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India's Supreme Court delays hanging of 4 'Robin Hood' gang members

February 20, 2013|By Mark Magnier
  • Notorious smuggler Koose Muniswamy Veerappan in October 2004.
Notorious smuggler Koose Muniswamy Veerappan in October 2004. (AFP/Getty Images )

NEW DELHI -- India's Supreme Court issued a stay of execution Wednesday, delaying for at least six weeks the hanging of four members of a notorious gang, after defense attorneys argued that a nine-year delay in hearing their clemency appeal is inhumane.

The decision awaits the verdict from a similar case in which delay arguments are being heard. India's justice system is notoriously slow, and counsel for the gang members maintains that their sentences should be commuted to life imprisonment given their long wait for a hearing.

The men have been on death row since 2004, the same year their infamous leader, Koose Muniswamy Veerappan, was killed by police in an ambush code-named Operation Cocoon.

Veerappan, long considered India's most daring and ruthless bandit, was accused over several decades of kidnapping, smuggling, poaching and carrying out about 100 murders. Known for his huge handlebar mustache, Veerappan reportedly recruited the four then-farmers in southern Karnataka state, initially as informants, then taught them to use firearms and explosives.

In 1993, Veerappan and several gang members, including Meesekar Madaiah, 65, Simon, 45, Gnanaprakasam, 60, and Bilavendran, 60 -- many in southern India use one name -- blew up a security vehicle with land mines, killing 22 police and forestry officials. The four have maintained their innocence since their 2004 conviction for crimes against the state.

Hanging is the preferred execution method in India, a carryover from British days, although few hangmen still practice. Hindalga jail, where the four are held, reportedly recruited staff members to carry out the executions, holding mock hangings recently to hone their skills, according to local media reports. Regulations stipulate that convicts must be executed within 14 days of their rejected clemency appeal by the president, which occurred Feb. 13. 

"They are all healthy and well aware that they will be hanged soon," the prison’s medical officer, Dr.  Vasant Yamakanamaradi, told local reporters.

Executions are rare in India, but the pace has picked up recently, with two hangings in three months. In November, the country executed Ajmal Kasab, the sole surviving gunman in the 2008 Mumbai attack that killed 166. And on Feb. 9, Afzal Guru, convicted as an accomplice in a 2001 attack on Parliament, was hung in secret. The last execution before these two was in 2004.

Suhas Chakma, director of New Delhi-based Asian Center for Human Rights, said India should abolish the death penalty because studies show that it doesn't deter crime. Justice is hardly blind in Indian capital punishment cases, he added. "There is a political element to this," he said.

Chakma said the execution of Guru, a Kashmiri Muslim, has created ill will among Muslims as the ruling Congress Party approaches 2014 elections. The government failed to notify his family before the hanging.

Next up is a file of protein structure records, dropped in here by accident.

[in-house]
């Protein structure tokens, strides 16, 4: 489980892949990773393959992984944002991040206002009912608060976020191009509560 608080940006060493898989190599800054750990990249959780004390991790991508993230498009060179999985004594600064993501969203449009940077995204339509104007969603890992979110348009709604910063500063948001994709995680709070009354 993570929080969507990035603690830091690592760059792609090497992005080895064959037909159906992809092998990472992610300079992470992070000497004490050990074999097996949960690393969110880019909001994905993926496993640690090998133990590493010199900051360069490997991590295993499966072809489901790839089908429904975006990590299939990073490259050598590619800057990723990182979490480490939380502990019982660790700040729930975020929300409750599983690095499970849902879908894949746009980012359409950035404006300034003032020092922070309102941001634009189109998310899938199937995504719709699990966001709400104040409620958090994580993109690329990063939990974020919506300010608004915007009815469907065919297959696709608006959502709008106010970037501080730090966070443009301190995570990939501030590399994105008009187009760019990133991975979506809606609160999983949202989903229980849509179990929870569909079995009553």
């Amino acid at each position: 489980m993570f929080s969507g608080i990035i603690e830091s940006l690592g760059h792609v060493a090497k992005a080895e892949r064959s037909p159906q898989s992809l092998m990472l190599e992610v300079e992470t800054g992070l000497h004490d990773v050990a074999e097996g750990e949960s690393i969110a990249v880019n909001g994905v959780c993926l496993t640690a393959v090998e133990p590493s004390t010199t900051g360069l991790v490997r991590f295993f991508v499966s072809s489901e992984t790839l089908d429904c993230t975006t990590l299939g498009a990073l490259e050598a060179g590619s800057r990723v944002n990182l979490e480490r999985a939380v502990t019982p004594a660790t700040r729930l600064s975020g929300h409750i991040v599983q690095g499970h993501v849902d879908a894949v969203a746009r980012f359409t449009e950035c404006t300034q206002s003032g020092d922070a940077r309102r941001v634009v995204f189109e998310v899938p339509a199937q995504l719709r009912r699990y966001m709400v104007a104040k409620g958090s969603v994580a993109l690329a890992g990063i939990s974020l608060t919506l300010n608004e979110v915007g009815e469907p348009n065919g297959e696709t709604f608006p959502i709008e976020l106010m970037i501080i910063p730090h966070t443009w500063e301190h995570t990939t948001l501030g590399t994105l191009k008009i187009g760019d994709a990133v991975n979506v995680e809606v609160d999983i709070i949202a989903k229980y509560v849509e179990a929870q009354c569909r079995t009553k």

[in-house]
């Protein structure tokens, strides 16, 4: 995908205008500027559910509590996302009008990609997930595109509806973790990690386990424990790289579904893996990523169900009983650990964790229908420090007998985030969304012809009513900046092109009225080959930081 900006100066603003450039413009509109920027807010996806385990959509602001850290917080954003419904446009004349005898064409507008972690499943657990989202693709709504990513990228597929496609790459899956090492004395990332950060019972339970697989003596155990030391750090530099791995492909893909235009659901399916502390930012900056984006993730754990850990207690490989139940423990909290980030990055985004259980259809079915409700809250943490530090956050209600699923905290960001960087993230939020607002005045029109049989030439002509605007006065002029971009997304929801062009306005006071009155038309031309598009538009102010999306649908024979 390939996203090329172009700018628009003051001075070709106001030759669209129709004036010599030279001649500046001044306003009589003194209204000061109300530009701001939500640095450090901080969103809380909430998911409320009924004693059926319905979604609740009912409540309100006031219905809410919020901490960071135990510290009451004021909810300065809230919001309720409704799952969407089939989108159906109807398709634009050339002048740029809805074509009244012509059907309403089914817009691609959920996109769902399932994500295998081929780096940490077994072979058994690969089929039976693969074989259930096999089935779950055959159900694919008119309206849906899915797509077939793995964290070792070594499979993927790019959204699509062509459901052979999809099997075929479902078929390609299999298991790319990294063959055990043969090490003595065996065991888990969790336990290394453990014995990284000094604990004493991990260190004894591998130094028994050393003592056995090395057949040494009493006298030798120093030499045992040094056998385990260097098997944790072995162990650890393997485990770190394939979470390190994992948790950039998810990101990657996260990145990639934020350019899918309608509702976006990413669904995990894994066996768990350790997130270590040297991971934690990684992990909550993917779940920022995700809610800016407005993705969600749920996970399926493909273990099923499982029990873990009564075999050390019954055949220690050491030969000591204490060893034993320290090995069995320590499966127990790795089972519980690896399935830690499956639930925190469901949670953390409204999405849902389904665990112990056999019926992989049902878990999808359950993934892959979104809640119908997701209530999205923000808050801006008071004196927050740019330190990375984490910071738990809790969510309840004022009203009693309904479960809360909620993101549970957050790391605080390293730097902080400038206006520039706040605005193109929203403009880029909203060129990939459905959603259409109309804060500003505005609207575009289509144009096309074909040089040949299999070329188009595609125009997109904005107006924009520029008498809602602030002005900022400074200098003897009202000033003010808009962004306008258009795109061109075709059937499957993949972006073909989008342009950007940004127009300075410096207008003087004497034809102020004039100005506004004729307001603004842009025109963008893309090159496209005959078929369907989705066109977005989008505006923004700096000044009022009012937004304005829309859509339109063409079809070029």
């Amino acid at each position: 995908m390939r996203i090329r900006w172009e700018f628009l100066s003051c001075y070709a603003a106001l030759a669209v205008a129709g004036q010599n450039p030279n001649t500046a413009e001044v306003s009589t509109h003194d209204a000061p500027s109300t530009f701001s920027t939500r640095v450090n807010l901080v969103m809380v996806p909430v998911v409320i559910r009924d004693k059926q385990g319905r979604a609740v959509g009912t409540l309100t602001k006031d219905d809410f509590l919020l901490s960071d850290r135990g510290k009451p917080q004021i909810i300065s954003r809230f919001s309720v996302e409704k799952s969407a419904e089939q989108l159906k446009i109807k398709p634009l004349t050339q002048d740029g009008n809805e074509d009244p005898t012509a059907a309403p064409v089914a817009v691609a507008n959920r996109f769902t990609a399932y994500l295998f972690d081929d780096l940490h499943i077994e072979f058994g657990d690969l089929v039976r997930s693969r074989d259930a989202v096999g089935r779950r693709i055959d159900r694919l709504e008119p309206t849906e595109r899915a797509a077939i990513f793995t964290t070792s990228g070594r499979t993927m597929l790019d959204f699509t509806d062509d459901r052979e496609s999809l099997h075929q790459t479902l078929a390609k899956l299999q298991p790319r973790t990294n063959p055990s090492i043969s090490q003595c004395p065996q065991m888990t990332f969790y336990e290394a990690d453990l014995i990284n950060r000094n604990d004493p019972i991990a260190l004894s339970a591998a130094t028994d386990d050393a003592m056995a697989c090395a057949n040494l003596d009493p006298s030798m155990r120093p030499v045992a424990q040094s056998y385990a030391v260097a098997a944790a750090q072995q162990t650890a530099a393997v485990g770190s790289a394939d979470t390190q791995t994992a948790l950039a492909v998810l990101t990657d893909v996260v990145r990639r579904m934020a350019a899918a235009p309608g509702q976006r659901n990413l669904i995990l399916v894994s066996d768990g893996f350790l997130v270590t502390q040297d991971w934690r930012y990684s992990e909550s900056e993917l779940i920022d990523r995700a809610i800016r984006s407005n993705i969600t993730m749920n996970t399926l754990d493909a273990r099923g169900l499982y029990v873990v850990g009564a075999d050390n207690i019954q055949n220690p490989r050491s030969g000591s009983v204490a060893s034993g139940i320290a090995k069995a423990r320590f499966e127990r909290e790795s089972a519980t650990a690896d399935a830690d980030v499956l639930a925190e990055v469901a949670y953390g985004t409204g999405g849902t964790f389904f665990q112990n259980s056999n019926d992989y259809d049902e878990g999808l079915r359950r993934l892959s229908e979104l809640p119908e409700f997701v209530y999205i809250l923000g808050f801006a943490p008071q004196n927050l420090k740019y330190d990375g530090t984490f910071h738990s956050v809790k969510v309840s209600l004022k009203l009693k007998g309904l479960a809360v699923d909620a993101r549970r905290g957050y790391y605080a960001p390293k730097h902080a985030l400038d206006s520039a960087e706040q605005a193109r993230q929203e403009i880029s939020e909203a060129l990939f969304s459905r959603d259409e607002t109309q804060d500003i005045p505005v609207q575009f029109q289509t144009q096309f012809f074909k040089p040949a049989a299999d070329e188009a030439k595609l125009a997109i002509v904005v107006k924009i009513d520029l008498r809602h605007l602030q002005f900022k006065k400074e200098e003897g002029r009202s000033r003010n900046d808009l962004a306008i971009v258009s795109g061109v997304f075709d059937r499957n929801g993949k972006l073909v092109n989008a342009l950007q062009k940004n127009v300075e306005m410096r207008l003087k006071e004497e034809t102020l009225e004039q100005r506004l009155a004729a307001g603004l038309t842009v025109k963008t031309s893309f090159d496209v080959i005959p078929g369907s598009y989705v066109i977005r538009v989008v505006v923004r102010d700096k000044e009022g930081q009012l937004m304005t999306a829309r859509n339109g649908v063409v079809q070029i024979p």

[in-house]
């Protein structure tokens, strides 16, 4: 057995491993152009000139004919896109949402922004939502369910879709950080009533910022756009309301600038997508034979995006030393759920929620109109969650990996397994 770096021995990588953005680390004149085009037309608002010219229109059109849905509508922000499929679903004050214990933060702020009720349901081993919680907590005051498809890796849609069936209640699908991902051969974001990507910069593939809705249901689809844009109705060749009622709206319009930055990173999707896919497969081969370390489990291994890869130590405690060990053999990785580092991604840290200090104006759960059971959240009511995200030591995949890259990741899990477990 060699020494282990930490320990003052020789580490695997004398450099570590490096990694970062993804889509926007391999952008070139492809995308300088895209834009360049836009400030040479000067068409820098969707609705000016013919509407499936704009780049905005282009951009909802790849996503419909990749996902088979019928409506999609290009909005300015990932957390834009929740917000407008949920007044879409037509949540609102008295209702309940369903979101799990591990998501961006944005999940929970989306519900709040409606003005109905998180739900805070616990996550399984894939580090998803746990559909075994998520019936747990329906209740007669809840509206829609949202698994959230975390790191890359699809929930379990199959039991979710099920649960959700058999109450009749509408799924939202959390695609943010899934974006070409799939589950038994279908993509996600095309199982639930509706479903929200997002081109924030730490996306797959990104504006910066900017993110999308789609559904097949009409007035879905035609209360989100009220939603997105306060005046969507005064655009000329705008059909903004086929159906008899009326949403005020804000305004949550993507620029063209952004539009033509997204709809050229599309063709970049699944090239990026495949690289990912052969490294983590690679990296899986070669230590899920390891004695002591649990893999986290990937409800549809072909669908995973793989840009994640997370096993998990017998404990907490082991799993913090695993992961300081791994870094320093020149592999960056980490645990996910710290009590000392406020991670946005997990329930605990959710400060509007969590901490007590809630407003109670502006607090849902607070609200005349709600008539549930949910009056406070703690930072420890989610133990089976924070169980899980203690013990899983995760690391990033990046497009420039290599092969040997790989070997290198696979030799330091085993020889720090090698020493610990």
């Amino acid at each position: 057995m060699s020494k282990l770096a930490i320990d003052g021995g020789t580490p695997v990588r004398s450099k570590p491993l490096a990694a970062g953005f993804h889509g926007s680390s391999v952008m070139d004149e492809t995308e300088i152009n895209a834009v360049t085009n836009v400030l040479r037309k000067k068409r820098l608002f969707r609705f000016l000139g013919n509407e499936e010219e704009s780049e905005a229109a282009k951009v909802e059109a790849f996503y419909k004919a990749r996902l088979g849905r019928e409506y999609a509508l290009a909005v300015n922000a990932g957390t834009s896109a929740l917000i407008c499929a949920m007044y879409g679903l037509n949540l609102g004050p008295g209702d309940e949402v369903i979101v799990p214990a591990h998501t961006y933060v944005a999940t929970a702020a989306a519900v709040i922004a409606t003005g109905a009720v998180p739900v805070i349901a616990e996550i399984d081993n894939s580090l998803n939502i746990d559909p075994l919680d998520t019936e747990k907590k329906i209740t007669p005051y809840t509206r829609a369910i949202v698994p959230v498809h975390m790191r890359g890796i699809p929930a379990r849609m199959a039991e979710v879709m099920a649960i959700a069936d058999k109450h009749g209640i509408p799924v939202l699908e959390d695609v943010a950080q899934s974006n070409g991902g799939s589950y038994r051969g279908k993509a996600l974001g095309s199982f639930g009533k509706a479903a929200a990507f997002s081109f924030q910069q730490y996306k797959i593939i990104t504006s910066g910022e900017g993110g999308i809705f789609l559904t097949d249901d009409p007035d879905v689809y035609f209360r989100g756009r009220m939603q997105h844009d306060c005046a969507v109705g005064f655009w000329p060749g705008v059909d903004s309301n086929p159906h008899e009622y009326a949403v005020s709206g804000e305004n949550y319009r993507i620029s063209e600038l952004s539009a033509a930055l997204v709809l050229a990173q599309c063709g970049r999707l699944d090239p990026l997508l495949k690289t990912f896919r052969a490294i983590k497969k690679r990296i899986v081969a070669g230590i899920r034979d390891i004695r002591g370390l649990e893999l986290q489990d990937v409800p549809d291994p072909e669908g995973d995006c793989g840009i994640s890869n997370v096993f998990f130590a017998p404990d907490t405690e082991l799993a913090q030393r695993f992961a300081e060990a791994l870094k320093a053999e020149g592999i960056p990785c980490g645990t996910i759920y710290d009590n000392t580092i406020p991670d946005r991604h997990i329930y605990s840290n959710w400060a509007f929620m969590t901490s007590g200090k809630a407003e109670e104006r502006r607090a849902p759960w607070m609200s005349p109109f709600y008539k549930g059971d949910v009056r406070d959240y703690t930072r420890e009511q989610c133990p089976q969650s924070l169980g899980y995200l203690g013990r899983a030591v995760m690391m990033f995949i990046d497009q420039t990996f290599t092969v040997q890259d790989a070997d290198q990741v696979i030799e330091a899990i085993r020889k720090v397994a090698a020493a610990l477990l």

Accordingly, the Congress Party needs to show it is carrying out non-Muslim executions to appease Muslim voters, Chakma said. "They have to hang some Hindus," he said.

Government officials have denied any political motivation in their execution policy.

Veerappan, born in 1952, started his colorful criminal career poaching as a teenager. He teamed up with notorious poacher and sandalwood smuggler Xavier Gounder around 1970, trading in banned ivory and killing elephants, police, forestry officials and informers who crossed his path. He eventually edged out Gounder as gang leader.

In the mid-1980s, Veerappan started kidnapping and killing senior government officials, amid reports he axed victims to death and fed their bodies to the fish. The tales spread fear and fueled his infamous reputation.

Along the way, Veerappan developed a reputation for slippery tactics, escaping or eluding capture several times while operating across vast swathes of jungle. Locals feared the gang, said to number around 40 at its peak, but also reaped rewards for assisting gang members.

"His survival instinct is strong," the Hindustan Times newspaper wrote in 2002. "He has acquired a Robin Hood image which the police find hard to fight."

In July 2000, Veerappan gained national prominence by kidnapping movie star Rajkumar and holding him for three months, hoping to exchange him for jailed gang members. No exchange occurred, but the gang eventually negotiated a $4.4-million ransom for Rajkumar's release.

"That escalated the whole problem," said N. Ram, then-managing director of the Hindu newspaper. "Rajkumar was a superstar."  The actor later said Veerappan moved him between jungle camps over 50 times and was considerate, giving him a shawl as a parting gift.

Police finally caught up with Veerappan in 2004 when an undercover officer, posing as an ambulance driver, offered to take him and three gang members to a clinic, reportedly for an eye problem Veerappan had.

Police surrounded the vehicle and opened fire, hitting all four. Police recovered guns, grenades and several thousand dollars in cash from the ambulance.

On his death, villagers in his native Gopinatham celebrated and exploded fireworks even though many were reportedly related to him, pleased that crippling security around the village would be lifted.

"We are sad, of course," Veluchamy, a farmer and local friend told the Hindu in 2004. "But we are also happy as we can now restart our normal life."

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mark.magnier@latimes.com

Tanvi Sharma in the New Delhi bureau contributed to this report.

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